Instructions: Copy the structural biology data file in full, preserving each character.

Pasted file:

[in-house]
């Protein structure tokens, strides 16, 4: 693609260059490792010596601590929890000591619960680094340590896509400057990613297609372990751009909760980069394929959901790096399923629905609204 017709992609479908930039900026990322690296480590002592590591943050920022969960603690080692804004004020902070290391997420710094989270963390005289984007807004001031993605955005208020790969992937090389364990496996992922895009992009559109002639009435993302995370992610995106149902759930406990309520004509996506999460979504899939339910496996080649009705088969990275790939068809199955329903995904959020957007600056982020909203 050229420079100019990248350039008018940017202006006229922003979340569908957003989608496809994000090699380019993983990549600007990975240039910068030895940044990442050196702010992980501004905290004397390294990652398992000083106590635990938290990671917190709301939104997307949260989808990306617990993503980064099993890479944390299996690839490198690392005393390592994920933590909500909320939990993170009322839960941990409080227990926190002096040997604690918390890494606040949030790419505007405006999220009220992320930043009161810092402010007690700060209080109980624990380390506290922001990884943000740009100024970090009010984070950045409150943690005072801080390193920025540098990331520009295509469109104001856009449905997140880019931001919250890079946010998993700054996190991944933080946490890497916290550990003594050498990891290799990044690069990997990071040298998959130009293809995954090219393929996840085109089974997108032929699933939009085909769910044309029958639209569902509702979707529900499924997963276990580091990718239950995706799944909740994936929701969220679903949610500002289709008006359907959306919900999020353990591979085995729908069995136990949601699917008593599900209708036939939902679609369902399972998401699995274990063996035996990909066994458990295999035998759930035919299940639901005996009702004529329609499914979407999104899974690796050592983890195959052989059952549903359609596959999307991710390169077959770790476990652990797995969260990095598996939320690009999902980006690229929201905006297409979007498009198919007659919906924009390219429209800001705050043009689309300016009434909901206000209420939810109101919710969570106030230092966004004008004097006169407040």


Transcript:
[in-house]
């Protein structure tokens, strides 16, 4: 693609260059490792010596601590929890000591619960680094340590896509400057990613297609372990751009909760980069394929959901790096399923629905609204 017709992609479908930039900026990322690296480590002592590591943050920022969960603690080692804004004020902070290391997420710094989270963390005289984007807004001031993605955005208020790969992937090389364990496996992922895009992009559109002639009435993302995370992610995106149902759930406990309520004509996506999460979504899939339910496996080649009705088969990275790939068809199955329903995904959020957007600056982020909203 050229420079100019990248350039008018940017202006006229922003979340569908957003989608496809994000090699380019993983990549600007990975240039910068030895940044990442050196702010992980501004905290004397390294990652398992000083106590635990938290990671917190709301939104997307949260989808990306617990993503980064099993890479944390299996690839490198690392005393390592994920933590909500909320939990993170009322839960941990409080227990926190002096040997604690918390890494606040949030790419505007405006999220009220992320930043009161810092402010007690700060209080109980624990380390506290922001990884943000740009100024970090009010984070950045409150943690005072801080390193920025540098990331520009295509469109104001856009449905997140880019931001919250890079946010998993700054996190991944933080946490890497916290550990003594050498990891290799990044690069990997990071040298998959130009293809995954090219393929996840085109089974997108032929699933939009085909769910044309029958639209569902509702979707529900499924997963276990580091990718239950995706799944909740994936929701969220679903949610500002289709008006359907959306919900999020353990591979085995729908069995136990949601699917008593599900209708036939939902679609369902399972998401699995274990063996035996990909066994458990295999035998759930035919299940639901005996009702004529329609499914979407999104899974690796050592983890195959052989059952549903359609596959999307991710390169077959770790476990652990797995969260990095598996939320690009999902980006690229929201905006297409979007498009198919007659919906924009390219429209800001705050043009689309300016009434909901206000209420939810109101919710969570106030230092966004004008004097006169407040």